EAST NAPLES — Investigators are trying to determine who started an early-morning fire that gutted a charitable thrift shop in East Naples on Monday.
Firefighters responded to the 5 a.m. blaze at a one-story shopping plaza at 2275 U.S. 41 E. The fire started in the headquarters of The Last Connection, a small charitable organization dedicated to helping addicts.
The organization runs the thrift shop to raise money.
“The state fire marshal and our fire prevention bureau concluded it was arson,” East Naples fire spokesman Greg Speers said. “They’re not saying what led them to come to that conclusion.”
All of the thrift store’s donated inventory was destroyed by smoke, Speers said. State Fire Marshal’s Office and Collier County Sheriff’s Office personnel are investigating the fire.
East Naples and North Naples firefighters responded to the blaze, as did Collier deputies. Firefighters were on scene in about six minutes, Speers said, entered the building through the front door, and extinguished the blaze in about 10 minutes.
Speers said the fire was easily contained because of the concrete walls at the plaza. However, smoke, fire and water damage was significant. Neighboring units had minor smoke and water damage, Speers said.
“It looks like I’m kind of in a pickle this morning,” said Joe Hudson, CEO of The Last Connection.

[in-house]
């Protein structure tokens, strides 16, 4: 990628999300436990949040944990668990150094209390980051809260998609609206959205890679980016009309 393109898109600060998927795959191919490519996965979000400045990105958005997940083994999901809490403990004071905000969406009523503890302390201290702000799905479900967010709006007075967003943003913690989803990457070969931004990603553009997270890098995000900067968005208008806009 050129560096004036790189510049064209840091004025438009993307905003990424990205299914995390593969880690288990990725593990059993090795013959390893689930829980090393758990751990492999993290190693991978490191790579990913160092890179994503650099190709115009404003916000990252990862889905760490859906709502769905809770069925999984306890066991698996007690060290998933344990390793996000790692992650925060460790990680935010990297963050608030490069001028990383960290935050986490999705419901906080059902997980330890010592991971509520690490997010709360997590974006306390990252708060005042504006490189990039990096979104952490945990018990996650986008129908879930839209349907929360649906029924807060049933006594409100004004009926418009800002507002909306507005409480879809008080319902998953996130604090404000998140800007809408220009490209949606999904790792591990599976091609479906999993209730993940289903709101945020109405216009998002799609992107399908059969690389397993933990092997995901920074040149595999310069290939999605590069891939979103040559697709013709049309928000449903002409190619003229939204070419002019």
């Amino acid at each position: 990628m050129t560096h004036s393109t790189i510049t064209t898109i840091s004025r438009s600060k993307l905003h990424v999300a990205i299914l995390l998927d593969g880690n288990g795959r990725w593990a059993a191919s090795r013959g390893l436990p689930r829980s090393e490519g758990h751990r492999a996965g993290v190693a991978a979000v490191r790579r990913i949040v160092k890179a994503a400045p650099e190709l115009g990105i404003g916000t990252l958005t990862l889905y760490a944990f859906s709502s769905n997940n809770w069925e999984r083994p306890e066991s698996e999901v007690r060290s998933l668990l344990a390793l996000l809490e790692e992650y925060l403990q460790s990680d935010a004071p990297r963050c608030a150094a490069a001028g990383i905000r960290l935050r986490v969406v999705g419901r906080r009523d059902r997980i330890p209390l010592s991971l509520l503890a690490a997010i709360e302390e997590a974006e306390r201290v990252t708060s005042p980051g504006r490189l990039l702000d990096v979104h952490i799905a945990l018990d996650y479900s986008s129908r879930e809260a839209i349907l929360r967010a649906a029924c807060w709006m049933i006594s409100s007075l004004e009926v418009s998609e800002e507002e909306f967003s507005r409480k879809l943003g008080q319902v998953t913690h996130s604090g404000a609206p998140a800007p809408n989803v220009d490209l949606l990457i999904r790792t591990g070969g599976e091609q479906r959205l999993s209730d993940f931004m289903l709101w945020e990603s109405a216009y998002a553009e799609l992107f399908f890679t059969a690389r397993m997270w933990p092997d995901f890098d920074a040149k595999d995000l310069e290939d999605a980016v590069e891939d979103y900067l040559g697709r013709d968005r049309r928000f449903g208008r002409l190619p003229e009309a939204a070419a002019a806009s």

Hudson helped start the independent non-profit in 2009 to help people wanting to recover from drug and alcohol addiction. The Last Connection helps them find shelter or places them in detox facilities.
Selling donated furniture, electronics and other used items has been the primary source of funding for The Last Connection, but all of that is gone now.
Organizers are already looking for a new place to base the charity, Hudson said.
“Right now, our biggest need is people’s prayers,” he said.
A dozen or more people in recovery who have depended on The Last Connection for its services and support network mingled Monday outside the strip plaza, some in tears but others more resilient. Anywhere from 50 to 100 people in the 12-step recovery program regularly come for prayer and support.
“We just mainly provide a place for people to come and be safe,” said Hudson, a certified counselor.
Hudson said the nonprofit moved to the current site in September 2009 after operating in quarters off nearby Linwood Avenue.
“We are a hand up, not a hand out,” said Sammy V., who didn’t want to give his last name. “This is just a set back. This is not going to stop us.”
Lynzi Villanueva, 30, said The Last Connection helped her turn her life around after serving two years in prison for a crime to support her drug addition.
“I practically live at this place,” she said. “If it wasn’t for this place, I probably wouldn’t be alive today.”
Now Villanueva will graduate June 3 from the Lorenzo Walker Institute of Technology. She is reunited with her two children and is getting married in a few weeks.
She said The Last Connection will be back.
“These people showed me how to live like a lady,” she said.
Staff writer Liz Freeman contributed to this story.
_Connect with Aaron Hale at /www.naplesnews.com/staff/aaron-hale